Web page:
Ceremonial lower body wrapper (kain dodot)
Dutch colonial rule
late 19th to early 20th century
Object Place: Surakarta or Jogjakarta, Java, Indonesia, Central
Height x width: 84 1/4 x 144 1/2 in. (214 x 367 cm)
Medium or Technique
Cotton plain weave, hand-drawn (tulis) wax-resist (batik)
Not On View
Ceremonial cotton batik lower body wrapper (kain dodot) with overall design of stylized plant, animal, temple and garuda wing motifs (semen pattern) in light brown and natural ecru on a dark blue. The piece is made of two lengths sewn together.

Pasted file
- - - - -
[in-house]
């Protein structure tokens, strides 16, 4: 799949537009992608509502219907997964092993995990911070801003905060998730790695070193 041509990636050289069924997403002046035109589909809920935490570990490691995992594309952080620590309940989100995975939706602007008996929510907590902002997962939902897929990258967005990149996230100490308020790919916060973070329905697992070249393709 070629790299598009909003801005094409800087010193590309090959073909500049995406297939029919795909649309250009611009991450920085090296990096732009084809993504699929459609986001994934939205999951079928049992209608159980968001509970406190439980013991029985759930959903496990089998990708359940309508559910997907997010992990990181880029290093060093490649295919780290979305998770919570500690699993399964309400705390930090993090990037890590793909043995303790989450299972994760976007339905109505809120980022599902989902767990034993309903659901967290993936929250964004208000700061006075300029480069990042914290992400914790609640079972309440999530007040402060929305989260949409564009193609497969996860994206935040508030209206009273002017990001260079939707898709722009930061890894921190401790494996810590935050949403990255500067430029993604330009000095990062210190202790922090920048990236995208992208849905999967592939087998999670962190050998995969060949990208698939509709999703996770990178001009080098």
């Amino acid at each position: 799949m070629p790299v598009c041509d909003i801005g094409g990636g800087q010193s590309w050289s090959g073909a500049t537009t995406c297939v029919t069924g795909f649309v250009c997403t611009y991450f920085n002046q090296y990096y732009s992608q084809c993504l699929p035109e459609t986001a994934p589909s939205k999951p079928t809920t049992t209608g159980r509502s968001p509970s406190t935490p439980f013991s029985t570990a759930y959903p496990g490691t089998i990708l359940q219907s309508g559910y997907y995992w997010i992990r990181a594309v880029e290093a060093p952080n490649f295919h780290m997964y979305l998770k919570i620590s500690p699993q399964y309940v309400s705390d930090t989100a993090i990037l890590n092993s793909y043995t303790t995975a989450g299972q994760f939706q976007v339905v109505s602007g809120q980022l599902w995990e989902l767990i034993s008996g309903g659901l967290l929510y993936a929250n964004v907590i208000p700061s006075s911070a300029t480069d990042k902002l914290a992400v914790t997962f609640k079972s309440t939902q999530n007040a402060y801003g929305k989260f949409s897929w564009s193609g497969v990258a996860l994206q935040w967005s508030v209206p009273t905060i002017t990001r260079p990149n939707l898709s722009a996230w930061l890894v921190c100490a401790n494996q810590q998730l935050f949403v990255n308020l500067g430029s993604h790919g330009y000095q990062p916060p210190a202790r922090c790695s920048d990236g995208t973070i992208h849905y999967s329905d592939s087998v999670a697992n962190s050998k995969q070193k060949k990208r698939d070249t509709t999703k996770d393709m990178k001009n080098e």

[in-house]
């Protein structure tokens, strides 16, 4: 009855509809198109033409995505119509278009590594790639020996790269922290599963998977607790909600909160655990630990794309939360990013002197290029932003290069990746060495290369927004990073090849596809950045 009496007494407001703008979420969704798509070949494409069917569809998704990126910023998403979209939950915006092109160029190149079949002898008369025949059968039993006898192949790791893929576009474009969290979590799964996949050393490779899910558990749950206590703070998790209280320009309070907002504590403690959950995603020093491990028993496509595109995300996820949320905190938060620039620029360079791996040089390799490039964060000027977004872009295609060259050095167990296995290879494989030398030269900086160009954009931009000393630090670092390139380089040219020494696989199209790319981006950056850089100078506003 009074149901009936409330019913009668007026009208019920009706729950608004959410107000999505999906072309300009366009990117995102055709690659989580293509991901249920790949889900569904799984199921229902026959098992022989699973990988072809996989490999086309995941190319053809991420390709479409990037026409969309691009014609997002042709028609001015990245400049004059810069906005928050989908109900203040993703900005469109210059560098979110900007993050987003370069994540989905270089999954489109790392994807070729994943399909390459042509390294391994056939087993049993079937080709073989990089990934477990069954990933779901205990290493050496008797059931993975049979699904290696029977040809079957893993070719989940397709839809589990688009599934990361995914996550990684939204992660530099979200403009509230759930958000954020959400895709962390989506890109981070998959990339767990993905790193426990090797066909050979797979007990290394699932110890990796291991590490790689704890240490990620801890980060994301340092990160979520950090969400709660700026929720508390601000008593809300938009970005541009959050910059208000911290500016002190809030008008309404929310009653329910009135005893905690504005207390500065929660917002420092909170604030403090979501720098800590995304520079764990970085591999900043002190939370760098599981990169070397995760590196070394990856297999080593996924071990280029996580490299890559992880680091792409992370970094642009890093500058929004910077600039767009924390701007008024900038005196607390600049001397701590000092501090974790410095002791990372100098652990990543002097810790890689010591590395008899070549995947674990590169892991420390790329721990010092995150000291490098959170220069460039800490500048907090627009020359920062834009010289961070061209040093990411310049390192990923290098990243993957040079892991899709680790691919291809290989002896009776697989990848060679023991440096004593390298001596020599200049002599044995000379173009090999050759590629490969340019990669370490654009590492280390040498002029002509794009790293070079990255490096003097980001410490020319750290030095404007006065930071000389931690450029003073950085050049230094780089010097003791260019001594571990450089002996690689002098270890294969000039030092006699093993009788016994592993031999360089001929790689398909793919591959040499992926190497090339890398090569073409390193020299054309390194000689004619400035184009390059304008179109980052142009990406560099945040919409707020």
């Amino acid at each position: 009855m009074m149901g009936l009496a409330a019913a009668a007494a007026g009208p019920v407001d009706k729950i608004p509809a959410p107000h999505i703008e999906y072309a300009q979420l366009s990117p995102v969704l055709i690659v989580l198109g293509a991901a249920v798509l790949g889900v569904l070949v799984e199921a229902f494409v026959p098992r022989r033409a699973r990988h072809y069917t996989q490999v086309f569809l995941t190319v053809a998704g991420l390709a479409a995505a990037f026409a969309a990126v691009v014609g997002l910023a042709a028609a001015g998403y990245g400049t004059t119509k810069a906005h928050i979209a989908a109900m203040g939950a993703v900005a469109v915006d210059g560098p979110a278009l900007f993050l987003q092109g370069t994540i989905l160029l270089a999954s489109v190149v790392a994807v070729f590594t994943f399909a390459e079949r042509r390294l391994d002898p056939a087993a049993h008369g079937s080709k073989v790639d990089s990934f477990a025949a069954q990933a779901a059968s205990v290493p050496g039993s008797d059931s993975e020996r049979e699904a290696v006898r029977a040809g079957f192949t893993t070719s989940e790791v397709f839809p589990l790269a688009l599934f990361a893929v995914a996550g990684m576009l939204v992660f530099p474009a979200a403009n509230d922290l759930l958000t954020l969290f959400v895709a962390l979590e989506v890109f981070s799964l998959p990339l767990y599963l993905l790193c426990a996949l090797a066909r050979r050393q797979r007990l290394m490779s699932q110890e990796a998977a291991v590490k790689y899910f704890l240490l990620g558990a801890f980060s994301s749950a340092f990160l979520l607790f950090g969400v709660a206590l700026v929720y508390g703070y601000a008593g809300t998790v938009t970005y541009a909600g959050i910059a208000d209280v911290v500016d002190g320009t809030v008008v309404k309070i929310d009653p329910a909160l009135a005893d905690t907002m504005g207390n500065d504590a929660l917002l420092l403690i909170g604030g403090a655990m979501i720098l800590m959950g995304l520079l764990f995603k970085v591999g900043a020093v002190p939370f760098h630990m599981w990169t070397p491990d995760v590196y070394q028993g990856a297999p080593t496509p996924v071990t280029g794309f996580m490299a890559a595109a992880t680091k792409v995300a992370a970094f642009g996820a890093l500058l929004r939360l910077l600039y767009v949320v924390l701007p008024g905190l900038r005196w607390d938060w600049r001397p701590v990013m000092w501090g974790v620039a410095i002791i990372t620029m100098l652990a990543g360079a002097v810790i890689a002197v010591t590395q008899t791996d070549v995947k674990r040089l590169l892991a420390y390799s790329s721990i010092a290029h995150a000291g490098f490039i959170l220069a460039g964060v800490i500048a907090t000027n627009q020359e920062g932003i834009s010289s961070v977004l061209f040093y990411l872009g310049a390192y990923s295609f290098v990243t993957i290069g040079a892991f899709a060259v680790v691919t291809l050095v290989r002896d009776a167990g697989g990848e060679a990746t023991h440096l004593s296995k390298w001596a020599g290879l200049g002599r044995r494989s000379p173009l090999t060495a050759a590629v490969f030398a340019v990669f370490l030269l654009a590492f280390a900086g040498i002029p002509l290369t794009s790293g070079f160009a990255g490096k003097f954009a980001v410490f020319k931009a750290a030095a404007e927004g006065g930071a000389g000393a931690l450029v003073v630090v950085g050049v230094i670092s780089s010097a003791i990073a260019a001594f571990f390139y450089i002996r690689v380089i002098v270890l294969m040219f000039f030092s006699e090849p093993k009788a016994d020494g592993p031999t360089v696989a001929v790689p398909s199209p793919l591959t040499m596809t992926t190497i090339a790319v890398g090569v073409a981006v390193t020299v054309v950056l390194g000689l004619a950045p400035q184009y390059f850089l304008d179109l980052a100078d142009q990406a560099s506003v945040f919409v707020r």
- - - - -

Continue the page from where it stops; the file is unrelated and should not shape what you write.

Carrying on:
The semen design, which represents the rich symbolism of Javanese cosmology, is one of the “forbidden” patterns originally restricted to use by the aristocracy at court.
The dodot is an overskirt that is worn draped and folded, sometimes with a train. It is traditionally worn only by royalty, by the bride and groom at a wedding or other ceremonial occasions at court.
Gift of the Honorable George Holden Tinkham to the MFA on Janurary 14, 1943
Gift of the Honorable George Holden Tinkham